A workqueue is an asynchronous work deferring mechanism that is widely used across kernels, allowing them to run a dedicated function asynchronously in a process execution context. This makes them suitable for long-running and lengthy tasks or work that needs to sleep, thus improving the user experience. At the core of the workqueue subsystem, there are two data structures that can explain the concept behind this mechanism:

  • The work to be deferred (that is, the work item) is represented in the kernel by instances of struct work_struct, which indicates the handler function to be run. Typically, this structure is the first element of a user’s structure of the work definition. If you need a delay before the work can be run after it has been submitted to the workqueue, the kernel provides struct delayed_work instead. A work item is a basic structure that holds a pointer to the function that is to be executed asynchronously. To summarize, we can enumerate two types of work item structures:

    --The struct work_struct structure, which schedules a task to be run at a later time (as soon as possible when the system allows it).

    --The struct delayed_work structure, which schedules a task to be run after at least a given time interval.

  • The workqueue itself, which is represented by a struct workqueue_struct. This is the structure that work is placed on. It is a queue of work items.

Apart from these data structures, there are two generic terms you should be familiar with:

  • Worker threads, which are dedicated threads that execute the functions off the queue, one by one, one after the other.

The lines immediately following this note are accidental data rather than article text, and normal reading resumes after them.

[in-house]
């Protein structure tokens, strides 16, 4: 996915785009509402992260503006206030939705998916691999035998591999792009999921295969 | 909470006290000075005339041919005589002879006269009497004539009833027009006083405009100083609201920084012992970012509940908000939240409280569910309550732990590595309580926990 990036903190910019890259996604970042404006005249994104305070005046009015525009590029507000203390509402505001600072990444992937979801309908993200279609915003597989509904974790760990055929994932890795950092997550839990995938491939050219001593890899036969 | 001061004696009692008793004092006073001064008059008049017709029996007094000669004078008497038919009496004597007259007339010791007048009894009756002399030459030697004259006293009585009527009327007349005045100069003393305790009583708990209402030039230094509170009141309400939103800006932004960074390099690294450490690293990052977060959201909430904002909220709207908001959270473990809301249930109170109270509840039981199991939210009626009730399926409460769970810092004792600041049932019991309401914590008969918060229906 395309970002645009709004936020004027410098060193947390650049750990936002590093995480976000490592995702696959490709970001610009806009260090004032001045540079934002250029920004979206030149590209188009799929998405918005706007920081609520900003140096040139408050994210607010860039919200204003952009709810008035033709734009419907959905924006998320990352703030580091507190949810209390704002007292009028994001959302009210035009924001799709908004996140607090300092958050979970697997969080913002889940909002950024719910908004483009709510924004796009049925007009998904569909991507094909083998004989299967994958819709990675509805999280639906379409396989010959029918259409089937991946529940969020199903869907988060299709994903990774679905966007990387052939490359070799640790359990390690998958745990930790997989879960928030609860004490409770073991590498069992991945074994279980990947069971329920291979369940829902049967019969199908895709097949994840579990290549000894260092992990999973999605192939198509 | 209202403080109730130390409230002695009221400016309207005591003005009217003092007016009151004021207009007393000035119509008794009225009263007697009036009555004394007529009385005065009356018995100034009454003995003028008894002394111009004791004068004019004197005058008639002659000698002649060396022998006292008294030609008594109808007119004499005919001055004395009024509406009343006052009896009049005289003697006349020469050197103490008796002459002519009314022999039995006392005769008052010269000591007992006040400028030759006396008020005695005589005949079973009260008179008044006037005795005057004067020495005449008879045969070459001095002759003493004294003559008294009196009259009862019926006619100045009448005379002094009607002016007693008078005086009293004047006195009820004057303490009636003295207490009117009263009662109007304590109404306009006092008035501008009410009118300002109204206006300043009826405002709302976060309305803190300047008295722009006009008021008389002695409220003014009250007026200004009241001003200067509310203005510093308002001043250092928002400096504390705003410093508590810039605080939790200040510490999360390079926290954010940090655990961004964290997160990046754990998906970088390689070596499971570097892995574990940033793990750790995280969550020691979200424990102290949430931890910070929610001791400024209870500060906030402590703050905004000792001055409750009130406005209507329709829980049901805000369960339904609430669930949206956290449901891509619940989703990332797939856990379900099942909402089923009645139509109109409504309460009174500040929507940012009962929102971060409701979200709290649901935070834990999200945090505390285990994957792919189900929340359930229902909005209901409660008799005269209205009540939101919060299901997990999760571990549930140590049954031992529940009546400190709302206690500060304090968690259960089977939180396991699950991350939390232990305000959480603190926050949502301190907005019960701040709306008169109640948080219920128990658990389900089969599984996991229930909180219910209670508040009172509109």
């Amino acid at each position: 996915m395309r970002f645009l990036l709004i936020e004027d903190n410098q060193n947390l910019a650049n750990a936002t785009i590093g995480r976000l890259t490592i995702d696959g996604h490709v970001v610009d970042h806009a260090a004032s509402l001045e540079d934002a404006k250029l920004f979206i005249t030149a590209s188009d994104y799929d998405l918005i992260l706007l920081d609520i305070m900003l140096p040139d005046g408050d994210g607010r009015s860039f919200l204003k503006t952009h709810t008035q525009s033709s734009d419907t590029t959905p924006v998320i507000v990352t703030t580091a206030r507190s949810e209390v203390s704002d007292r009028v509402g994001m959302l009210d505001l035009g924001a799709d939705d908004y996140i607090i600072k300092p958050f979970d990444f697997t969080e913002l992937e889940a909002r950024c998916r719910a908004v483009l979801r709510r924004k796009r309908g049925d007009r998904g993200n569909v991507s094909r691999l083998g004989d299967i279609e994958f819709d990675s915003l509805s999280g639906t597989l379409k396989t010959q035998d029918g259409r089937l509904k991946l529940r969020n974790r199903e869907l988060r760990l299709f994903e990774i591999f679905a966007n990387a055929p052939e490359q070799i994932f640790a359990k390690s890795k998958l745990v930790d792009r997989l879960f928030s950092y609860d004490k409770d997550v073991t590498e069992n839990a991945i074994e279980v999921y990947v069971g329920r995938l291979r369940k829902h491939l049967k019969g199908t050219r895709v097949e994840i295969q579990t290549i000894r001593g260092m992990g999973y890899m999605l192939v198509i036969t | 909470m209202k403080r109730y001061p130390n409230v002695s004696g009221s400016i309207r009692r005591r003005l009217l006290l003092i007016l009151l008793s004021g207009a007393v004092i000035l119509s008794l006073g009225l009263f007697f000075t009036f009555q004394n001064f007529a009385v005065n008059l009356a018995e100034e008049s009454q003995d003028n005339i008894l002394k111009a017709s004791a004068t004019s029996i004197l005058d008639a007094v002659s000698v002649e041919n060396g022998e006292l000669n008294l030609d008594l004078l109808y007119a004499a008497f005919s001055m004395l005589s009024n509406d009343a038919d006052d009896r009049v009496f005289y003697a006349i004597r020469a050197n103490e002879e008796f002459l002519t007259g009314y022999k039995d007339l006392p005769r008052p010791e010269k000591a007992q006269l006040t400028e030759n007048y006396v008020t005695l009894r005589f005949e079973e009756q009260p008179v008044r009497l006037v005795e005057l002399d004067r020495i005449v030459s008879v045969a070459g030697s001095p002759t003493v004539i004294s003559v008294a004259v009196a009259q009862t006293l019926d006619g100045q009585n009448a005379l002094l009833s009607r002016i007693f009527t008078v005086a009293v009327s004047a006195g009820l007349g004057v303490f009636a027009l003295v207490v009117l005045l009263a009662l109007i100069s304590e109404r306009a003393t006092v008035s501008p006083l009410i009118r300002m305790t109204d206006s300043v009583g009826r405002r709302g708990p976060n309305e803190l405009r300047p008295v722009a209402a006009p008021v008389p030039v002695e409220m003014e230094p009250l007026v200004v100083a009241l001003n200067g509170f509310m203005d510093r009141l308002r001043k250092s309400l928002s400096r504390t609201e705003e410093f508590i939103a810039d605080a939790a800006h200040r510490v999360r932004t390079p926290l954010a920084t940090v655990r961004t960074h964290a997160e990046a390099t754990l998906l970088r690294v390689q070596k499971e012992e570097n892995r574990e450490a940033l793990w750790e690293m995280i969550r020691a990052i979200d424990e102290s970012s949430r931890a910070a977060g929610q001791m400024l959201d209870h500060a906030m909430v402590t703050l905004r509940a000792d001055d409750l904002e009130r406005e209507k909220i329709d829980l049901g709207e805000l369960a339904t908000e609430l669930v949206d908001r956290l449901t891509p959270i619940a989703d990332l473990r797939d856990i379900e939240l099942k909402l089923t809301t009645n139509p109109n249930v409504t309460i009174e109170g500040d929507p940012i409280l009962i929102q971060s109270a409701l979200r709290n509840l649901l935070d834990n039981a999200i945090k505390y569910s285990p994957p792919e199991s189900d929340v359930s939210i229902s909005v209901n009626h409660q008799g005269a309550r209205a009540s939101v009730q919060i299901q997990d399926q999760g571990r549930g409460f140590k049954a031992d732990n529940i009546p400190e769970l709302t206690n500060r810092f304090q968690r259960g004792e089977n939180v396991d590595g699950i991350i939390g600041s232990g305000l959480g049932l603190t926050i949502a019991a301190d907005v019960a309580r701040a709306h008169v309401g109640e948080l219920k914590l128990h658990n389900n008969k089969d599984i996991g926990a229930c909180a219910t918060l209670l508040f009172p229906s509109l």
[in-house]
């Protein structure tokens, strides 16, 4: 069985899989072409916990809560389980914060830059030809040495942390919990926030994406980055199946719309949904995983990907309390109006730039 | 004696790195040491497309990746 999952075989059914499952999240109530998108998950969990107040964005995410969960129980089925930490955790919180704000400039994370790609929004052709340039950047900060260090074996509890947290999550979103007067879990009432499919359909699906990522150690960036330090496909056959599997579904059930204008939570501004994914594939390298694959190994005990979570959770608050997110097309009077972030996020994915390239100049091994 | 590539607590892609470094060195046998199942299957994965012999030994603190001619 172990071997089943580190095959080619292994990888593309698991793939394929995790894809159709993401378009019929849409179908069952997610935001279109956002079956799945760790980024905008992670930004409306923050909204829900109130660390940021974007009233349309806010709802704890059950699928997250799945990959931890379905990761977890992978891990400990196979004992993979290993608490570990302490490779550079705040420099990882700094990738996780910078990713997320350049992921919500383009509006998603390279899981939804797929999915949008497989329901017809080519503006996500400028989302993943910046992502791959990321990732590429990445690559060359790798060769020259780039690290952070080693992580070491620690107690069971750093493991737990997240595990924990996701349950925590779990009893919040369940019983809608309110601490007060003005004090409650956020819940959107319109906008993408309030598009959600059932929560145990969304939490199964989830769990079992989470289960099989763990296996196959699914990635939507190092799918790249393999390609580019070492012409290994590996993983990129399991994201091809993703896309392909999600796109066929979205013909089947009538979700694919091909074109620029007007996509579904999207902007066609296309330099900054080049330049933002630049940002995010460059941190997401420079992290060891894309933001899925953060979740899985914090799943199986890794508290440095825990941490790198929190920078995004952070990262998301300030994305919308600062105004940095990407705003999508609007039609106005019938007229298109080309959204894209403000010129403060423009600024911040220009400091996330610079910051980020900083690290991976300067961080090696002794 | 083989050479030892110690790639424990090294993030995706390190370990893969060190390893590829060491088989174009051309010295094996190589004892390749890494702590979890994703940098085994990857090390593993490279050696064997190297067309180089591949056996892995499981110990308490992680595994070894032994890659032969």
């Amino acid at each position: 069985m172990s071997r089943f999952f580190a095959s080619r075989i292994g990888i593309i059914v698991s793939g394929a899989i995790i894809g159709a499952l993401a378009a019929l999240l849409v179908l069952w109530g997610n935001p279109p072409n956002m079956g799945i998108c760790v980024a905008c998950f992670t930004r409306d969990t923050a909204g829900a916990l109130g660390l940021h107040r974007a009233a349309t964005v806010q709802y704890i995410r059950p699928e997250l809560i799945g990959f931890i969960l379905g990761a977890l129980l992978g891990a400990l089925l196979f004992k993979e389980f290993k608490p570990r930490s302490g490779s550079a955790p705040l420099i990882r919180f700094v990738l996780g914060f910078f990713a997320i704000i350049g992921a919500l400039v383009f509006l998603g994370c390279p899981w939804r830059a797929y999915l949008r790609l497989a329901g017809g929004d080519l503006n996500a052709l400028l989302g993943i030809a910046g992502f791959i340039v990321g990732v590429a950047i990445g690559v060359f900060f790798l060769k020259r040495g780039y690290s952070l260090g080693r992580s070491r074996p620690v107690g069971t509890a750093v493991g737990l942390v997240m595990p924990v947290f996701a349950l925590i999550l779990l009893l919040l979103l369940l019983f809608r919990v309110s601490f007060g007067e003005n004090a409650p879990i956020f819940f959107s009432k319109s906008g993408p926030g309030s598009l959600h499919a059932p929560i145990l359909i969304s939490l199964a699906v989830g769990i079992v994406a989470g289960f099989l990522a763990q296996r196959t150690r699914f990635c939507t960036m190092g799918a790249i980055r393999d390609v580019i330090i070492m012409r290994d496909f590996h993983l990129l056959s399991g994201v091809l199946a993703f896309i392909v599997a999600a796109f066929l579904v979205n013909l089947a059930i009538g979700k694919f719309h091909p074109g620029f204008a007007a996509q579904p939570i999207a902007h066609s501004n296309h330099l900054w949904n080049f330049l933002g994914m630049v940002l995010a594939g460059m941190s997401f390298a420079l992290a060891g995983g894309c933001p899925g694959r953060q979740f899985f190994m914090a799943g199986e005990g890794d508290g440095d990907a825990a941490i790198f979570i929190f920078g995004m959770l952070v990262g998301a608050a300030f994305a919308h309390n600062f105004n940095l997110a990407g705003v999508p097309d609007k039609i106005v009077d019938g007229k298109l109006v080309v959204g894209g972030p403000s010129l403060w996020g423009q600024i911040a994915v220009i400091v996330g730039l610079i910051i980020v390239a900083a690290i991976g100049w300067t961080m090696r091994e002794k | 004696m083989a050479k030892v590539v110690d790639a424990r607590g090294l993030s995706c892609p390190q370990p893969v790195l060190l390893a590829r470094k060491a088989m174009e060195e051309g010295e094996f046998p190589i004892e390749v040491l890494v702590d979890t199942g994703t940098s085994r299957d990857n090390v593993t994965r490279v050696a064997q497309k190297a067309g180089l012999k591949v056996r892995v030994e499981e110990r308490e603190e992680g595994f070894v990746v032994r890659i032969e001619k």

• Workerpools are a collection of worker threads (a thread pool) that are used to manage worker threads.

The first step in using work queues consists of creating a work item, represented by struct work_struct or struct delayed_work for the delayed variant, that’s defined in linux/workqueue.h. The kernel provides either the DECLARE_WORK macro for statically declaring and initializing a work structure, or the INIT_WORK macro for doing the same by dynamically. If you need delayed work, you can use the INIT_DELAYED_WORK macro for dynamic allocation and initialization, or DECLARE_DELAYED_WORK for the static option:

DECLARE_WORK(name, function)
DECLARE_DELAYED_WORK(name, function)
INIT_WORK(work, func);
INIT_DELAYED_WORK(work, func);

The following code shows what our work item structure looks like:

struct work_struct {
    atomic_long_t data;
    struct list_head entry;
    work_func_t func;
    struct lockdep_map lockdep_map;
struct delayed_work {
    struct work_struct work;
    struct timer_list timer;
    /* target workqueue and CPU ->timer uses to queue ->work */
    struct workqueue_struct *wq;
    int cpu;

The func field, which is of the work_func_t type, tells us a bit more about the header of a work function:

typedef void (*work_func_t)(struct work_struct *work);

work is an input parameter that corresponds to the work structure associated with your work. If you’ve submitted a delayed work, this would correspond to the field. Here, it will be necessary to use the to_delayed_work() function to get the underlying delayed work structure:

struct delayed_work *to_delayed_work(struct work_struct *work)

Workqueues let your driver create a kernel thread, called a worker thread, to handle deferred work. A new workqueue can be created with these functions:

struct workqueue_struct *create_workqueue(const char *name                                           name)
struct workqueue_struct